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Kissinger Indicates Arab-israeli Peace Talks to Begin Within Next Few Weeks

November 21, 1973
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Arab-Israeli peace talks will begin within the next few weeks, presumably in mid-December, in Geneva but what the United States role will be and how far it will go toward insuring security arrangements for nations in the area remain fluid. These conclusions were indicated today by Secretary of State Henry A. Kissinger after he met for nearly three hours with the Senate Foreign Relations Committee behind closed doors at the Capital. “We do not have a specific plan but a number of principles,” Kissinger said to newsmen while standing beside J.W. Fulbright (D.Ark.) committee chairman. However, he refused to discuss the principles. Besides noting that the discussion with the Senators included the cease-fire and “where we hope to go in the peace negotiations,” and “where we could go,” Kissinger deferred for the most part on newsmen’s questions to Fulbright.

However, Kissinger said he would discuss the Middle East situation in greater detail at a news conference “soon.” He had tentatively scheduled to meet the media this afternoon at the State Department regarding his recent 12-day trip that took him to 10 countries, including five Arab nations, China and Japan. The results of this trip and the Nixon Administration’s foreign policy position were the reasons for his meeting with the Senate committee. Fulbright and other Foreign Relations Committee members at today’s session indicated that the discussions were general in nature and that the first United States objective, is to tighten the cease-fire and then help bring about Arab-Israeli peace talks.

“Oil of course was discussed,” Fulbright said, but neither he nor others would go into detail about the Arab boycott. Fulbright said “the prospects are better now for settlement than in the last 30 years” but that a settlement “will take time.” He indicated that the thrust of Kissinger’s presentation was that Security Council Resolution 242 was the basis for a settlement but that it was not necessarily the final position for the United States.

Fulbright observed that Israel agreed to the 1967 UN resolution. “The security of Israel is the main objective,” he said, but “the United States does not guarantee its expansion.” A U.S. security guarantee for Israel “is one ingredient of a settlement,” Fulbright said. He emphasized that Soviet-American detente was “fundamental” to the peace of the area. The committee, he said, took no “collective action” on “an equitable settlement” on where the Israel-Arab borders should be. “The basic objective,” he said, is that “armed forces should not be relied on and that peace would have to be agreed upon.”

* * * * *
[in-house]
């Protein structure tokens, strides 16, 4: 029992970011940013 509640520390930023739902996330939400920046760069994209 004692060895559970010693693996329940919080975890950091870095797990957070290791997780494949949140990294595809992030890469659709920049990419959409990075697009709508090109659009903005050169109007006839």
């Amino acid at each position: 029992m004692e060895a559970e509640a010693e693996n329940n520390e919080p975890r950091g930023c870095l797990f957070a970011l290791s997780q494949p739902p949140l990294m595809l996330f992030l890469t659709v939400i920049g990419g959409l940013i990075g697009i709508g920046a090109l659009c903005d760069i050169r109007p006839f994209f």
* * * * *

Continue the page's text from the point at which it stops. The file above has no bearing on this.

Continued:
Questioned by the Jewish Telegraphic Agency, Fulbright said that the current situation “is intolerable” for Israel because “Its principal objective is physical and political existence.” He said that Libya and Iraq “still have reservations” about Israel’s existence but “I understand Egypt and Jordan, and I think it is true of Syria and Saudi Arabia, agree that Israel is not to be destroyed.” Noting that “We are” for Israel’s survival, Fulbright, a long-time opponent of Israeli policy and U.S. military policy toward Israel, spoke favorably of a return by the U.S. “in general terms” to the plan of former Secretary of State William P. Rogers that called for “insubstantial alteration” of Israel’s borders. Fulbright stressed that U.S. guarantees for security in the Middle East would include both Israel and its Arab neighbors. In this connection, he said, a UN peace-keeping force would have an important role there for the next 10 years.

Hinting at possible disagreement with Kissinger, Fulbright told the JTA that in his own view, and specifically excluding Kissinger from that view, the Security Council should determine the future of Jerusalem. “The members are all interested in Jerusalem,” he said, adding, “perhaps it is too emotional for them.” Sen. Clifford Case (R.N.J.), among the half dozen Senators questioned by newsmen, said Kissinger did not offer a peace plan to the Foreign Relations Committee but outlined “a matter of procedure for both sides to be brought together to negotiate.” Asked by the JTA if he left the meeting in an optimistic frame of mind. Case said: “We have got to be optimistic because Egypt, Syria and Israel are willing to talk for the first time.”

Tomorrow morning Kissinger goes before the Senate Armed Services Committee in another closed meeting, probably to discuss the Administration’s position regarding the $2.2 billion appropriation it has requested to pay for re-supplying Israel for equipment lost in the Yom Kippur War. A principal point in this issue is whether President Nixon or the Congress should determine what parts of this appropriation should be given to Israel as a loan and as a gift. The President seeks full control of the funds, it was said, to use as a lever against Israel in the peace negotiations to come. The news conference for this afternoon was cancelled because Kissinger suddenly scheduled a meeting for the same time with representatives of major American oil companies with vast interests in the Middle East, particularly Saudi Arabia, which has embargoed oil shipments to the U.S. and is moving toward taking control of their investments in Saudi Arabia.

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